Links

pmuellr is Patrick Mueller, an IBMer doing dev advocate stuff for node.js on BlueMix.

other pmuellr thangs: muellerware.org, twitter.com/pmuellr

Tuesday, December 14, 2010

tech books on the Kindle

Three images from David Flanagan's JQuery Pocket Reference, as they look on my 3rd generation (latest) 6" (not the big one) Kindle.

The first image below is from the PDF version of the book.

The font size is a little too small for me, and I would assume, most people. It also wastes a lot of space on the left and right margins in general, on the indentation of the code sample, and the footer information.

Note that PDFs are not "resizable" in the same way a web page is; you can't make the font larger. What you see is what you get.

The next image below is from the Mobi version of the book. Mobi is a publishing format that has been used by various reader software over the years, and is the "native" format for the Kindle.

What I'm showing here is the text at the smallest font size supported. I typically read at one font size up from that. There are 8 font sizes available when you're reading Mobi files, along with being able to tweak the line spacing a bit, etc.

I'm showing the smallest font size because it shows one of the biggest problems with using Mobi for tech documents - the code sample is too big for this font size (the smallest!) and it wraps. It just looks terrible.

I have some experience with the Mobi format, converting HTML documents to Mobi using Calibre. It appears the Mobi format is pretty limited. I've tried all sorts of styling of <pre> elements, and the best you can do is force some vertical whitespace (not the default!) in front of your code samples. It's just awful.

What's a boy to do? Turns out O'Reilly also offers an ePub version of their eBooks. You can easily turn your ePub into a Mobi with Calibre, but you're not going to be able to do much better than the image above.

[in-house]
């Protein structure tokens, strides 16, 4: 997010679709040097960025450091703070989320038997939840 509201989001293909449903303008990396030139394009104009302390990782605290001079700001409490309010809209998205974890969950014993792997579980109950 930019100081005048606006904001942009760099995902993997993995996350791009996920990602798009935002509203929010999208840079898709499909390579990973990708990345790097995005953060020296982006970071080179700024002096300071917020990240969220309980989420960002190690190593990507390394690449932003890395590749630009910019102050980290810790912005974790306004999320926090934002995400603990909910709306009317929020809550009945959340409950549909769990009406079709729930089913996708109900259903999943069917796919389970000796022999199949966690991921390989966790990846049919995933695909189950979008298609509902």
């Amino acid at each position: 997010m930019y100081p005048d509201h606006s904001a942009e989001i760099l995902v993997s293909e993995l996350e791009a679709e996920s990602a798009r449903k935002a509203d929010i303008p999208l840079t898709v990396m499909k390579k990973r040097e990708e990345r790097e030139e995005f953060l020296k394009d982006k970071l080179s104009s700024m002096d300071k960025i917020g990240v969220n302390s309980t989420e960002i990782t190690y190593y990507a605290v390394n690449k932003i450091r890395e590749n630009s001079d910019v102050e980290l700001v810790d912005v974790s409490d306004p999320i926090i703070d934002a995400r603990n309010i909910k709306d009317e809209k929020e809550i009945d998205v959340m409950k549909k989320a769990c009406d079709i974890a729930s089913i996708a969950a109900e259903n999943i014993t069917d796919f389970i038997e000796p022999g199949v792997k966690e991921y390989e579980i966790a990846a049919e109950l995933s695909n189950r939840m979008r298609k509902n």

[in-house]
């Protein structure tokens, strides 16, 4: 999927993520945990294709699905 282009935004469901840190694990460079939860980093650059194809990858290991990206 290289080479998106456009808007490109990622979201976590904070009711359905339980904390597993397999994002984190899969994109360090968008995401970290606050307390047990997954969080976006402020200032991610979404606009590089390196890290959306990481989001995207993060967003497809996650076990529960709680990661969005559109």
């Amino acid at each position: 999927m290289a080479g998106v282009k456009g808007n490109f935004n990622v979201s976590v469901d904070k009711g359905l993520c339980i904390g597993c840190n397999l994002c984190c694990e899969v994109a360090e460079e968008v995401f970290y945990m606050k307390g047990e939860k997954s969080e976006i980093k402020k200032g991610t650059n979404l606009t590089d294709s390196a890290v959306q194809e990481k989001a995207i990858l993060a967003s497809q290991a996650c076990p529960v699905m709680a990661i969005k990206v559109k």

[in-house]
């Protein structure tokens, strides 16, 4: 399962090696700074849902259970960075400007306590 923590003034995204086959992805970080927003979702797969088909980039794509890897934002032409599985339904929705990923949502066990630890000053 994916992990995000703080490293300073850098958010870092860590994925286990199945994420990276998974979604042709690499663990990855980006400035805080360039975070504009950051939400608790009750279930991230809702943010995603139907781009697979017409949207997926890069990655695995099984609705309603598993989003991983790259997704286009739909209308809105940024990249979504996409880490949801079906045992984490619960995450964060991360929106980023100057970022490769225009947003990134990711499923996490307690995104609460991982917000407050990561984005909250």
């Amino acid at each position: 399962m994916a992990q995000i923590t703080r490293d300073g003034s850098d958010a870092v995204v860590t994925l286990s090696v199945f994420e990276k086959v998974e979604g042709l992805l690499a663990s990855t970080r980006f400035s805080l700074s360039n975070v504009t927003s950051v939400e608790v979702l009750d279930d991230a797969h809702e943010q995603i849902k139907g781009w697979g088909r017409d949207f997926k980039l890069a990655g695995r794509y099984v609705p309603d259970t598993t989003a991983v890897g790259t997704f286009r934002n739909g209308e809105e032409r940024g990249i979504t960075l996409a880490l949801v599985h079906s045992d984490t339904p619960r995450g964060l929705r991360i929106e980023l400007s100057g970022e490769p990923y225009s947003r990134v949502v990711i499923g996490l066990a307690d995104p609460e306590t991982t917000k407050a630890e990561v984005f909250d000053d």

So I did something different:

  • unzip the ePub - ePub files are zip files with an .epub file extension

  • concatenate all the .html files in the epub together, into one file - ePub files are XHTML files for their main text content

    cat ch*.html > combined.html
    
  • remove the <head> sections with a find/replace regex pattern, etc

  • add a simple <style> section:

        h1.title {
            page-break-before:  always;
        }
    
        body {
            font-size:          200%;
            font-family:        Georgia;
        }
    
        pre {
            font-size:          70%;
            background-color:   #EEE;
            padding:            0.5em;
            overflow:           hidden;
            border-radius:      0.5em;
            -moz-border-radius: 0.5em;
        }
    
        .sidebar {
            padding:            0.0em 0.5em;
            overflow:           hidden;
            border-radius:      0.5em;
            -moz-border-radius: 0.5em;
            background-color:   #EEE;
        }
    
        .sidebar p.title {
            font-weight:        bold;
        }
    
  • bring the resulting file up in FireFox

  • print, but save to PDF instead of actually print (I'm on a Mac)

  • copy the PDF to the Kindle

Here's the result. Not perfect, but much better than the other two files. The font is larger, and the code sample is readable and well separated from the other text.

Note: FireFox is not my day-to-day web browser, but is the only browser that produces usable PDF files for files like this. PDFs produced from both Safari and Chrome only last about 30 pages or so before the text disappears, when viewed on the Kindle. Who knows.

Update on 2010/12/14 at 1:20pm - the images aren't working from flickr, so put on dropbox

9 comments:

David Flanagan said...